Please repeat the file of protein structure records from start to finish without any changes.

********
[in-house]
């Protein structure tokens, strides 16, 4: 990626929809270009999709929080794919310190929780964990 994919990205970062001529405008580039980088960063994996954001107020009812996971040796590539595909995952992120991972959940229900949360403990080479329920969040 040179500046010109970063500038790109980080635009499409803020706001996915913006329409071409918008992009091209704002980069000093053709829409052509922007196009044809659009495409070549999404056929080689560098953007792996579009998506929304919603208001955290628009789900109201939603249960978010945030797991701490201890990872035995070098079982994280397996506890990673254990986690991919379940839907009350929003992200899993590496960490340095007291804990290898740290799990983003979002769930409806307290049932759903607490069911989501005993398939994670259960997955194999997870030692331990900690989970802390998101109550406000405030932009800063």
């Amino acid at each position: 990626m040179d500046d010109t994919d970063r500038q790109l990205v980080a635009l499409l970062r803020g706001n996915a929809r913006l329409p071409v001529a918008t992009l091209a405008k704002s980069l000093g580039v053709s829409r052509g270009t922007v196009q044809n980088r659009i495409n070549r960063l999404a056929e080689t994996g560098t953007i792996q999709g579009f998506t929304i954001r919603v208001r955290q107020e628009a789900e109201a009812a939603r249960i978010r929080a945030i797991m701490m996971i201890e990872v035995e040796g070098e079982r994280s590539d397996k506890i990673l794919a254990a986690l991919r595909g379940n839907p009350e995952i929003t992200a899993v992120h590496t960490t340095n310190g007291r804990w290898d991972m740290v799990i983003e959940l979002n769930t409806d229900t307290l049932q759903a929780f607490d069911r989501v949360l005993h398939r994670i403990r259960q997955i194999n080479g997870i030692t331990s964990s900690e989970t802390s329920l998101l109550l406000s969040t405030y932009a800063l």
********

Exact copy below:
[in-house]
């Protein structure tokens, strides 16, 4: 990626929809270009999709929080794919310190929780964990 994919990205970062001529405008580039980088960063994996954001107020009812996971040796590539595909995952992120991972959940229900949360403990080479329920969040 040179500046010109970063500038790109980080635009499409803020706001996915913006329409071409918008992009091209704002980069000093053709829409052509922007196009044809659009495409070549999404056929080689560098953007792996579009998506929304919603208001955290628009789900109201939603249960978010945030797991701490201890990872035995070098079982994280397996506890990673254990986690991919379940839907009350929003992200899993590496960490340095007291804990290898740290799990983003979002769930409806307290049932759903607490069911989501005993398939994670259960997955194999997870030692331990900690989970802390998101109550406000405030932009800063």
């Amino acid at each position: 990626m040179d500046d010109t994919d970063r500038q790109l990205v980080a635009l499409l970062r803020g706001n996915a929809r913006l329409p071409v001529a918008t992009l091209a405008k704002s980069l000093g580039v053709s829409r052509g270009t922007v196009q044809n980088r659009i495409n070549r960063l999404a056929e080689t994996g560098t953007i792996q999709g579009f998506t929304i954001r919603v208001r955290q107020e628009a789900e109201a009812a939603r249960i978010r929080a945030i797991m701490m996971i201890e990872v035995e040796g070098e079982r994280s590539d397996k506890i990673l794919a254990a986690l991919r595909g379940n839907p009350e995952i929003t992200a899993v992120h590496t960490t340095n310190g007291r804990w290898d991972m740290v799990i983003e959940l979002n769930t409806d229900t307290l049932q759903a929780f607490d069911r989501v949360l005993h398939r994670i403990r259960q997955i194999n080479g997870i030692t331990s964990s900690e989970t802390s329920l998101l109550l406000s969040t405030y932009a800063l």